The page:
Communication and professional relationships with cyp&adults

8 August 2016

To make communication effective – be clear/precise/simple, relevant, positive fun and calm. Consistent, repetitive – be able to rephrase if unclear using a different method maybe a white board. Be inspirational not negative. Constructive and positive criticism goes both ways (adults). Non-verbal, using facial expression, positive body language promotes an approachable and open communication path. The behaviour and actions of adults in front of children can have a lasting effect; acting in a good manner promotes the same in the children. Children learn by copying those around them.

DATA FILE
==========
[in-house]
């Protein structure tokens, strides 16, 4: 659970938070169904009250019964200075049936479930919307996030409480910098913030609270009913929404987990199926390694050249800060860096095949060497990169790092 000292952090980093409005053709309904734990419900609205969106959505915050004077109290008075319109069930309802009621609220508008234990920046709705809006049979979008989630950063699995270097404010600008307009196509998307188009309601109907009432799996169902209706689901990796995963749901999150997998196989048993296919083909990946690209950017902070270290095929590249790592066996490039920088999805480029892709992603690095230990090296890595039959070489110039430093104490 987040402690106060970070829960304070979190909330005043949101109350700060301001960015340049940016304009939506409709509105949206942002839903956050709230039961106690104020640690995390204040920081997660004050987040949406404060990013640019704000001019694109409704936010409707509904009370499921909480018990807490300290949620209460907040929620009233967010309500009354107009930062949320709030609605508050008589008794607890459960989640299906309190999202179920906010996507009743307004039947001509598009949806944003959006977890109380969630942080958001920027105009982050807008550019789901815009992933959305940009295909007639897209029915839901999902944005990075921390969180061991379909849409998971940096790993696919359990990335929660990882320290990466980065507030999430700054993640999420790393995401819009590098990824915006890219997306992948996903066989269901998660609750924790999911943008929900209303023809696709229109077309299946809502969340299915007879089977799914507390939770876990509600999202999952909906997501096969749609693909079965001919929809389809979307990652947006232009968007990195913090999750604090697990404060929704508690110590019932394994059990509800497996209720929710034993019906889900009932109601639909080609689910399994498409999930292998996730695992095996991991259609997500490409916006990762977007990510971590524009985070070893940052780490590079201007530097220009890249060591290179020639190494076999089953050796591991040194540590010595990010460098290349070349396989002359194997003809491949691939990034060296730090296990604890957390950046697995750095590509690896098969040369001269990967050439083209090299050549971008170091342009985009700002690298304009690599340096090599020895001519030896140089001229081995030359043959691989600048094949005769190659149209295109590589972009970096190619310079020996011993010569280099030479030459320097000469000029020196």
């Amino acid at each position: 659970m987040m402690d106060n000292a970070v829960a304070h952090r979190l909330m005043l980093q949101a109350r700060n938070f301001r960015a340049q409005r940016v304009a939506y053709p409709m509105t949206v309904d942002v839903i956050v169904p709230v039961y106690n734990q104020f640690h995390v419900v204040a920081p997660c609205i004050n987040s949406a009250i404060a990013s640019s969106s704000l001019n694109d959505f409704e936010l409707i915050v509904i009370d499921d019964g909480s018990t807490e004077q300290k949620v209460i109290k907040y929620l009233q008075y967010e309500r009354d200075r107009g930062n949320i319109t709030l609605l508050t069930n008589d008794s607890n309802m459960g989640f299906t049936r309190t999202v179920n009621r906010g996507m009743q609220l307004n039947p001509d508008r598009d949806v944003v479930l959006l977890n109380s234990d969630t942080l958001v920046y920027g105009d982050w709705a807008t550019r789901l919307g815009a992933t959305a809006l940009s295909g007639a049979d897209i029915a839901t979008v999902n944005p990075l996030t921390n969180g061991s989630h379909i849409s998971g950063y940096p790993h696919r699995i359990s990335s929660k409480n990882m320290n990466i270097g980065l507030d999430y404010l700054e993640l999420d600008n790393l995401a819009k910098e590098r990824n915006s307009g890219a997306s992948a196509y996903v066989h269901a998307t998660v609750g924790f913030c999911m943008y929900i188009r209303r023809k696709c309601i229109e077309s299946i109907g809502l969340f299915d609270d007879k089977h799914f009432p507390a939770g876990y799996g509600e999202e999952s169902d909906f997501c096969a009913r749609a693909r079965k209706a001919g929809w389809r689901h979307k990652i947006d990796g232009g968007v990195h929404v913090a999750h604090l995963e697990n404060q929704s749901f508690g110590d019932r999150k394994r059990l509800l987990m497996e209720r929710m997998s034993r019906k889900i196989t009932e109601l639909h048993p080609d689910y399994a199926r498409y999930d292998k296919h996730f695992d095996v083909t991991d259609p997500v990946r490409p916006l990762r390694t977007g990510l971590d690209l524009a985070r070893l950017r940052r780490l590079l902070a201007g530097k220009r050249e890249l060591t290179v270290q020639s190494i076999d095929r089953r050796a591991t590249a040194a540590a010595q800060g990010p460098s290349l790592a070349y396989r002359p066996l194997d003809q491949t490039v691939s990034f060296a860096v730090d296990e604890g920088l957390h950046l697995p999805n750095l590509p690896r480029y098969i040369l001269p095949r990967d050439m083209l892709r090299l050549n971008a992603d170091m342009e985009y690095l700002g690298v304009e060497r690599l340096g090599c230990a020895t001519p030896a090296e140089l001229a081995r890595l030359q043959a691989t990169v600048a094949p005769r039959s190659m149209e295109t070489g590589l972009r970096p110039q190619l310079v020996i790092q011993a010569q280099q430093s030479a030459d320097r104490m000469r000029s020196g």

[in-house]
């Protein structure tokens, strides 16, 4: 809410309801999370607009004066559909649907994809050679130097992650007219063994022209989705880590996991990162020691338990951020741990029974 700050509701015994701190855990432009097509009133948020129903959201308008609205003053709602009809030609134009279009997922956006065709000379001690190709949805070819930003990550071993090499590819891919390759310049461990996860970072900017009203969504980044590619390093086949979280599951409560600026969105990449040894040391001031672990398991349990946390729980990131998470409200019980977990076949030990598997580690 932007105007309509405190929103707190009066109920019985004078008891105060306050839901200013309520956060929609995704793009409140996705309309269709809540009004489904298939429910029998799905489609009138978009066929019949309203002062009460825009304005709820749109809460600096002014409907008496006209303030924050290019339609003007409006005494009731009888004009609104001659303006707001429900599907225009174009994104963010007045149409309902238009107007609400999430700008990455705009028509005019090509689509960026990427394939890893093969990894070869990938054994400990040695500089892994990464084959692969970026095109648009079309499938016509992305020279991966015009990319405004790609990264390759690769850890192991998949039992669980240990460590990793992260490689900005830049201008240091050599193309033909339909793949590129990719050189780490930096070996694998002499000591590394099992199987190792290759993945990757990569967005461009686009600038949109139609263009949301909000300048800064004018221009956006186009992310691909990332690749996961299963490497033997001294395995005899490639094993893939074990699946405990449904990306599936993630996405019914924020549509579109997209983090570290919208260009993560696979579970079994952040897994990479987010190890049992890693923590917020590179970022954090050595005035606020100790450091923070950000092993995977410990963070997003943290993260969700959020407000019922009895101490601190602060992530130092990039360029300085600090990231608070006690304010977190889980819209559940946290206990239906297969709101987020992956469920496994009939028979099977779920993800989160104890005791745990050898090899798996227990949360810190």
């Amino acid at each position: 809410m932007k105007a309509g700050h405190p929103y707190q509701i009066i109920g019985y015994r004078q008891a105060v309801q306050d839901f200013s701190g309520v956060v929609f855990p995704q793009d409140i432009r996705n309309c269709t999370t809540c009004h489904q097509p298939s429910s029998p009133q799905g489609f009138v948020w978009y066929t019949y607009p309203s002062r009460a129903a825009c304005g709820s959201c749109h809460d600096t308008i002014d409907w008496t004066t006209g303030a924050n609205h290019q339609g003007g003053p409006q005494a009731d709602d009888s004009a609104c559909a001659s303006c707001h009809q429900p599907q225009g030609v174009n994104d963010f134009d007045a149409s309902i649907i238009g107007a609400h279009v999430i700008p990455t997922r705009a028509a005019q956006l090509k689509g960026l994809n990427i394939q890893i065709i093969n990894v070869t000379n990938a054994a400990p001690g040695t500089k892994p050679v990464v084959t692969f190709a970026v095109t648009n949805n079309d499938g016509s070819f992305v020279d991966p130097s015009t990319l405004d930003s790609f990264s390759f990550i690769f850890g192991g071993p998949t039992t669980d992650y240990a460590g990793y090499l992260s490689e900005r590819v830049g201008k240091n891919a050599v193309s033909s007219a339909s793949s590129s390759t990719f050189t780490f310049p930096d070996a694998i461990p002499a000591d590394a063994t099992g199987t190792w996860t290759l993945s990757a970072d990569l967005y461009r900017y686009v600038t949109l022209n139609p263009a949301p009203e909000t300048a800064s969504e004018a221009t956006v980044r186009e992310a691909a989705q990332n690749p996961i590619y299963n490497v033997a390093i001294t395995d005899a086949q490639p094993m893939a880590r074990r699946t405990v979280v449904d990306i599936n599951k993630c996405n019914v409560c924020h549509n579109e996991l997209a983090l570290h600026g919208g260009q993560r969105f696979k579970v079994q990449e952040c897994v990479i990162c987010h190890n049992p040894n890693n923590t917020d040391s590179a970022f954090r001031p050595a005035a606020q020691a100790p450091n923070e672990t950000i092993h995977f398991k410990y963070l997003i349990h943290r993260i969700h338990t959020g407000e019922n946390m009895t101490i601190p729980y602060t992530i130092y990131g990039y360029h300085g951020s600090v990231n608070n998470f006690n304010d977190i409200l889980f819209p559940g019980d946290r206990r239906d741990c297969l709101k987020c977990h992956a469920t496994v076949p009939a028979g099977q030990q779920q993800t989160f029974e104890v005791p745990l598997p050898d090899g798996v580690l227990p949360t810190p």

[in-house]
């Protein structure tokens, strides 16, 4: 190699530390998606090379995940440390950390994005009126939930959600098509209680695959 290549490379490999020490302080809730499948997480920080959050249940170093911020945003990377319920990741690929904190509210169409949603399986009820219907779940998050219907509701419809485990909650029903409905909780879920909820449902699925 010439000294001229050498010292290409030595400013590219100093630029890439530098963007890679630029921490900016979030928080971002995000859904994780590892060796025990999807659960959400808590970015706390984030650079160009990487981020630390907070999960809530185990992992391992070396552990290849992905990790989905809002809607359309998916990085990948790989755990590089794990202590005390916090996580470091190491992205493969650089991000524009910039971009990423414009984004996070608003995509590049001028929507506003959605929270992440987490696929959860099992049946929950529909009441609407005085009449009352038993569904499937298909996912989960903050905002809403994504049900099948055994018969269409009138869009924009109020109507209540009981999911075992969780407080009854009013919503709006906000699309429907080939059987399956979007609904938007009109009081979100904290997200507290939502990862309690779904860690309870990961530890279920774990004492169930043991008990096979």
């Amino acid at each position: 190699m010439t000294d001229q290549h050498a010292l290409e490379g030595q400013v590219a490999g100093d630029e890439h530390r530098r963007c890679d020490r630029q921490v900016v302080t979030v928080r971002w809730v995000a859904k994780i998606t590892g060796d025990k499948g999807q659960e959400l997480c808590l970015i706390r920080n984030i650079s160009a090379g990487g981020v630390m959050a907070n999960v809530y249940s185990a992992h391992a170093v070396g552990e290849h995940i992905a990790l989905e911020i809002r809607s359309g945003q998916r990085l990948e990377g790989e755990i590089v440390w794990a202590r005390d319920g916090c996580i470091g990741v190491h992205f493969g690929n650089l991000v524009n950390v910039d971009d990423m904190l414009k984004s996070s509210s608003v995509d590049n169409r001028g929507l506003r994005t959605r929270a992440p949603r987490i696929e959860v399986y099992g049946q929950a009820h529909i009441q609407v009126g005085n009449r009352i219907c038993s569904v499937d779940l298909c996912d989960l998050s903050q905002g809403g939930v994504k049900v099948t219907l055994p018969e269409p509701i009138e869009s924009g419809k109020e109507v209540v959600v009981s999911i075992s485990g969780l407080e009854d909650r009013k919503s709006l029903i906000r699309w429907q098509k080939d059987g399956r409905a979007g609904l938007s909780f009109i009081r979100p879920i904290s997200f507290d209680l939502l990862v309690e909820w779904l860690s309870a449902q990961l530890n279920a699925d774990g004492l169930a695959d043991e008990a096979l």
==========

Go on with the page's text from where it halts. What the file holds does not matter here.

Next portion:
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If you are calm and do things softly then they will learn to be the same, if you slam doors and throw books onto tables this is aggressive and the children will pick up on this. If it is carried out then children will think this is the way to behave and turn into door slamming, book throwing, and aggressive children. Autistic children are particularly prone to mimicking those around them. You must show confidence, this in turn promotes their confidence and the children pick up on this. If you are unconfident and rather timid children can pick up on this, they can also behave in this way, this does not promote good learning skills.